On This Day…

On the 25th June 1950 North Korea invaded South Korea


Before World War Two, Korea had been ruled by Japan and after the war it was divided along the 38th parallel of latitude. The United States (US) supported South Korea and the Soviet Union and China supported North Korea.


Onset of the three year war


On 25 June 1950 the North Korean army invaded South Korea, starting the three year long Korean War. The United Nations (UN) agreed to a US request for assistance (the Soviet Union was, at the time, boycotting the UN) and on 29 August 1950 the 27th British Commonwealth Brigade arrived from Hong Kong to join the defence of the Pusan perimeter. In the course of the war the Brigade grew into the Commonwealth Division, supported by 1st Commonwealth Divisional Signals.  Over 80,000 British service personnel saw service in Korea,. More than 1,000 lost their lives. We remember the sacrifices of all those who fought in the conflict.


Combat net radio and line

Hot, dry and dust ridden in summer and arctic cold during the long winter

Combat net radio was critical to the early mobile phase of the war. Later, as the situation was stabilised, the Corps was responsible for laying 4,000 miles of cable.

Lieutenant Tony Bohannan spent three years in Malaya during the communist uprising and then was posted to take command of the signal troop of 28th Commonwealth Brigade. They occupied a position just south of the lmjin River, close to the 38th parallel, against which the Chinese battered themselves most nights at great loss. He recalls it as: ‘Hot, dry and dust ridden in summer and arctic cold during the long winter’.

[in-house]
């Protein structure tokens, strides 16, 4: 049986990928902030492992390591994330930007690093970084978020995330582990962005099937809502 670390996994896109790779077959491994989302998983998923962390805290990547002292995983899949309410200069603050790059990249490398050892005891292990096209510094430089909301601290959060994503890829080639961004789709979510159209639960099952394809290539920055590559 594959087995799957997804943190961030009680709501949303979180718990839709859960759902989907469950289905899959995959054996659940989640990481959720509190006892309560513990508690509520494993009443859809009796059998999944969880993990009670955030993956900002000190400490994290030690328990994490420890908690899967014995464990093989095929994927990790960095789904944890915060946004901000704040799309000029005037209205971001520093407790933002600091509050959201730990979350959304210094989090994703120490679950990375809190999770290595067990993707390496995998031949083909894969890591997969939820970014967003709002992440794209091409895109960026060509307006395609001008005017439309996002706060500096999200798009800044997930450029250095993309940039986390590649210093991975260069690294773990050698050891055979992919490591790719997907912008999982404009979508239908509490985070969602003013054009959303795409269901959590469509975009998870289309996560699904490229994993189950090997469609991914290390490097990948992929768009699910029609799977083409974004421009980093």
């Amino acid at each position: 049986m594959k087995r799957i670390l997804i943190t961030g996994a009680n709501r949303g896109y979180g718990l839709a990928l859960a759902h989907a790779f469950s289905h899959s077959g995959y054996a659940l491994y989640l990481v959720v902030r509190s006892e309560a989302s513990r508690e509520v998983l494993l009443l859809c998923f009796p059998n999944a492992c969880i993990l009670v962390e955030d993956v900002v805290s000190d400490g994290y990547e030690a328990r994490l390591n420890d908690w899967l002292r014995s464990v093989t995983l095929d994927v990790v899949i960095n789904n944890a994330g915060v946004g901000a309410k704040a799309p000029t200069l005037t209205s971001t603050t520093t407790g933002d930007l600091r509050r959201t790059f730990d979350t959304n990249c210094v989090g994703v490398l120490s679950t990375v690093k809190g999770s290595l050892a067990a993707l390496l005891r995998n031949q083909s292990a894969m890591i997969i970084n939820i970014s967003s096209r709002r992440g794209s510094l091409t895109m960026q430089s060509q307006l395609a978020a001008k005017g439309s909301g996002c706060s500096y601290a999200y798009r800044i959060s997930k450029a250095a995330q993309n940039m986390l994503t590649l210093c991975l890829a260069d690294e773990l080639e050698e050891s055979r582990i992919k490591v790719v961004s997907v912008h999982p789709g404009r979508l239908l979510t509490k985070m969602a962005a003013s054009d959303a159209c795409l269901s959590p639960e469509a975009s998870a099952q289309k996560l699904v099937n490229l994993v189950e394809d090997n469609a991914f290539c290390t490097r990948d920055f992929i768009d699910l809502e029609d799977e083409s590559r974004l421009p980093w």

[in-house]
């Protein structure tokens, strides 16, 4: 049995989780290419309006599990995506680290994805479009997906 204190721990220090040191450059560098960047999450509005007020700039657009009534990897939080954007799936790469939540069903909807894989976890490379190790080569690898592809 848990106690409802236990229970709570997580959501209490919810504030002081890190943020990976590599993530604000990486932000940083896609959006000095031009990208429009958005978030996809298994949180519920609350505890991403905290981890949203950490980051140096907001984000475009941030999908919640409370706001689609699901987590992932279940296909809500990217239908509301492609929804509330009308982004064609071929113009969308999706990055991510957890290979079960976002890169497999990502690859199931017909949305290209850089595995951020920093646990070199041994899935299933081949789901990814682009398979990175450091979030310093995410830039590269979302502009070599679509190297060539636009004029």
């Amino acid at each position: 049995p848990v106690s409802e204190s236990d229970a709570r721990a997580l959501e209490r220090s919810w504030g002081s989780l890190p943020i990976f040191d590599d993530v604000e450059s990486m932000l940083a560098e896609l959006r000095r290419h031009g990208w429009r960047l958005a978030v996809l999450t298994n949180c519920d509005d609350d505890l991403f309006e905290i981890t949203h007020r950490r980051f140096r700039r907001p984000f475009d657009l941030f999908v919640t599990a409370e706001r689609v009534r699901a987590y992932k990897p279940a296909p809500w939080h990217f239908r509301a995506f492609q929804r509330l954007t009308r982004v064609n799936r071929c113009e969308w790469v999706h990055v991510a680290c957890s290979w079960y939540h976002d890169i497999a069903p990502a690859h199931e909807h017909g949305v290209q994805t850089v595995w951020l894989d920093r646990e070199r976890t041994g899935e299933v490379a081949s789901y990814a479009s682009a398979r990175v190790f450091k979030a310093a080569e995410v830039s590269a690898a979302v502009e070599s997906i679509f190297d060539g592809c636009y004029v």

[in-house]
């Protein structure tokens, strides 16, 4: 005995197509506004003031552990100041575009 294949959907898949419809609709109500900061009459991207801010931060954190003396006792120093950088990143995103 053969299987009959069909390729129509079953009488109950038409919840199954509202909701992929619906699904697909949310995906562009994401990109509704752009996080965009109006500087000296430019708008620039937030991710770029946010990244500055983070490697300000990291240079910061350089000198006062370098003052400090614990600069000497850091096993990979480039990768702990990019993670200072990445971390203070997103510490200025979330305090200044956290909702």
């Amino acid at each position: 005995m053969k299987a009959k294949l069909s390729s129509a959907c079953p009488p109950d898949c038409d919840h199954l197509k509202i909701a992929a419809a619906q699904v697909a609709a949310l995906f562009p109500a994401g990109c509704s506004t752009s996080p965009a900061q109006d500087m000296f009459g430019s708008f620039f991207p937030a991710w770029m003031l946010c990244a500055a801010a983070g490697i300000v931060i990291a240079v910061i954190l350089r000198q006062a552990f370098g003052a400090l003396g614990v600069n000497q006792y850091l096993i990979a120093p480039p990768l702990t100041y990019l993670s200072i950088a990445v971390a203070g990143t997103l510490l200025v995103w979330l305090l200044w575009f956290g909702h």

Unsuitable kit

At first they had no winter clothing, only battledress and greatcoats, but later they were issued Canadian parkas and sleeping bags that made all the difference. They lived in pup-tents (small one- or two-man tents) or holes dug in a hillside, and were granted just five days leave in 18 months, which they spent in Tokyo.


Deals to be done

A good thing though was that the neighbouring US forces were ‘dry’, so healthy deals could be done exchanging alcohol for US goods.


Tricky terrain

The terrain was very hilly and radio communications were difficult, the Canadian No 52 Sets proving better than the No 19 and No 53 Sets but the staff preferred and insisted upon the telephone. As a result, there was tangled British and US field cable strewn everywhere. Vehicles going off the track took it all out and fault-finding was a nightmare. Then more line would be laid and added to the mess.

Bohannan remembers that some years later when in the War Office, he was rung by a Treasury official who had just received an invoice from the Americans for some millions of dollars’ worth of field cable. He was asked as the senior officer at the time where his ‘authority’ had come from to lay the line.

Roger So Far

The Corps Centenary book ‘Roger So Far” celebrates many of the Corps’ achievements during its first 100 years.

This hardback, illustrated coffee table book is packed full of stories about people, units and events in the context of campaigns, technologies and equipment. RRP £30 with discounts for Regular, Reserve and Retired Corps members.

Buy now from the Royal Signals Museum Shop